Friday, June 30, 2017

|| A LEARNING MOMENT || Old Nick Biddle

"If poor old Nick Biddle calls on you with a document, as he calls it, don't say you are in a hurry and turn him off, but ornament the paper with your signature and plant a good round sum opposite your name. Nick has been a good soldier and now that he is getting old and feeble, he deserves the support of our citizens."
                Excerpt of Weekly Miners' Journal  (Pottsville, PA) article 

Do you know know who was the first to have shed blood in The War for the Union, later called the Civil War? 
It was a Black man, a former slave, a 65-year old Pottsville, PA resident named Nick Biddle.

His original name is unknown, but we do know that he was born a slave in Delaware, escaped to Philadelphia, and later moved to Pottsville. Some say that he worked, for a short time, as a servant for Philadelphia financier Nicholas Biddle and decided to name himself after his employer in admiration. 

When Abraham Lincoln called for 90-day volunteers to serve in order to give soldiers to train, a militia company from Pottsville changed their name from the Pottsville Blues to the Washington Artillerists and answered the call, Biddle included. This militia became one of five Pennsylvania companies that were to be forever hailed as The First Defenders.

However, when traveling through Baltimore to get to Washington D.C., their train was attacked by pro-confederate sympathizers. When the mob  saw Biddle, they started shouting "Nigger in uniform." He was subsequently knocked down and hit in the head with a piece of brick -- a wound so deep bone was exposed. He was not the only man to be attacked that day, and perhaps not even the first, but he was the first to be wounded sufficiently to shed blood.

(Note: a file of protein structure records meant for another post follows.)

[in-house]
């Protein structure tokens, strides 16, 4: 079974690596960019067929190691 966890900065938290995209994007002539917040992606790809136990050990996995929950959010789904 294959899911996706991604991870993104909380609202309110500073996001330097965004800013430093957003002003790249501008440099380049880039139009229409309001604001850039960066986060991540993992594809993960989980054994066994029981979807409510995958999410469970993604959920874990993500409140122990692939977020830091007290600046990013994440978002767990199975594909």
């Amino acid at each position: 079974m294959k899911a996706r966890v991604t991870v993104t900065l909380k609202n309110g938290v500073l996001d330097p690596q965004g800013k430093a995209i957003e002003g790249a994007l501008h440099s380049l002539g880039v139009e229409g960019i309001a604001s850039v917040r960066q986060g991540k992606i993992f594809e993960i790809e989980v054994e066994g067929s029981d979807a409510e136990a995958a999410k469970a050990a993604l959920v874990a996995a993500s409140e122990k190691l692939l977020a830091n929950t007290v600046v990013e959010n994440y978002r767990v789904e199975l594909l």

When they finally reached Washington, and were with being personally greeted and given a handshake from the President, Lincoln stopped at Biddle and suggested he seek medical help. The former slave refused -- saying he didn't want to leave his company. 

After serving their 90-day service the Washington Artillerists returned to Pottsville, but while many of the company then reenlisted for three-year terms, Biddle did not. Understandable. He was 65, and still suffering from the severe head wound.

At first he survived by doing odd jobs around Pottsville, but he lived the latter part of his life destitute, indirectly begging for money by reminding people of his service to the country. 

When he died in 1876, the members of the Washington Artillerists and a couple of other companies that made up The First Defenders not only paid for his funeral, but also led a huge procession from his home to the "colored" burial ground. They also paid for his tombstone, which read:
 "In Memory of Nicholas Biddle, Died August 2, 1876. His was the Proud Distinction of Shedding the First Blood in the Late War for the Union, Being Wounded while Marching through Baltimore with the First Volunteers from Schuylkill County. 18 April 1861. Erected by his Friends in Pottsville."